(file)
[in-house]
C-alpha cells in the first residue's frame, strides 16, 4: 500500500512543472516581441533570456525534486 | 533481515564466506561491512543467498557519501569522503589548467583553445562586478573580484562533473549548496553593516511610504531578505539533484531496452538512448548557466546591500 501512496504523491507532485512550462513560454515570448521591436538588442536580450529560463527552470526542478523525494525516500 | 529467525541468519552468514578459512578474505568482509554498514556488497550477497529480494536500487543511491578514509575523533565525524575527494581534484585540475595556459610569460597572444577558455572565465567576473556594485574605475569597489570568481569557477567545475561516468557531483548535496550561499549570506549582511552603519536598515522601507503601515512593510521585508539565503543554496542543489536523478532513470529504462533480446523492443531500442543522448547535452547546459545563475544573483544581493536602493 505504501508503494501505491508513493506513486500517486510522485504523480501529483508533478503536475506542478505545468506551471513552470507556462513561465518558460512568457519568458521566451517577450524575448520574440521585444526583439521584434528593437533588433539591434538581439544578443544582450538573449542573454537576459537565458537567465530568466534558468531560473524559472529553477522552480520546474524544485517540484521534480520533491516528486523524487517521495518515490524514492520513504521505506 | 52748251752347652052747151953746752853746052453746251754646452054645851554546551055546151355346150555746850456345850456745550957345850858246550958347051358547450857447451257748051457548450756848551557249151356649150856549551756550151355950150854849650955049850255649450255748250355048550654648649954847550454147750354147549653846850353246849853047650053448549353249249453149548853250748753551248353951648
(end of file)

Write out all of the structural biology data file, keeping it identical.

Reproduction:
[in-house]
C-alpha cells in the first residue's frame, strides 16, 4: 500500500512543472516581441533570456525534486 | 533481515564466506561491512543467498557519501569522503589548467583553445562586478573580484562533473549548496553593516511610504531578505539533484531496452538512448548557466546591500 501512496504523491507532485512550462513560454515570448521591436538588442536580450529560463527552470526542478523525494525516500 | 529467525541468519552468514578459512578474505568482509554498514556488497550477497529480494536500487543511491578514509575523533565525524575527494581534484585540475595556459610569460597572444577558455572565465567576473556594485574605475569597489570568481569557477567545475561516468557531483548535496550561499549570506549582511552603519536598515522601507503601515512593510521585508539565503543554496542543489536523478532513470529504462533480446523492443531500442543522448547535452547546459545563475544573483544581493536602493 505504501508503494501505491508513493506513486500517486510522485504523480501529483508533478503536475506542478505545468506551471513552470507556462513561465518558460512568457519568458521566451517577450524575448520574440521585444526583439521584434528593437533588433539591434538581439544578443544582450538573449542573454537576459537565458537567465530568466534558468531560473524559472529553477522552480520546474524544485517540484521534480520533491516528486523524487517521495518515490524514492520513504521505506 | 52748251752347652052747151953746752853746052453746251754646452054645851554546551055546151355346150555746850456345850456745550957345850858246550958347051358547450857447451257748051457548450756848551557249151356649150856549551756550151355950150854849650955049850255649450255748250355048550654648649954847550454147750354147549653846850353246849853047650053448549353249249453149548853250748753551248353951648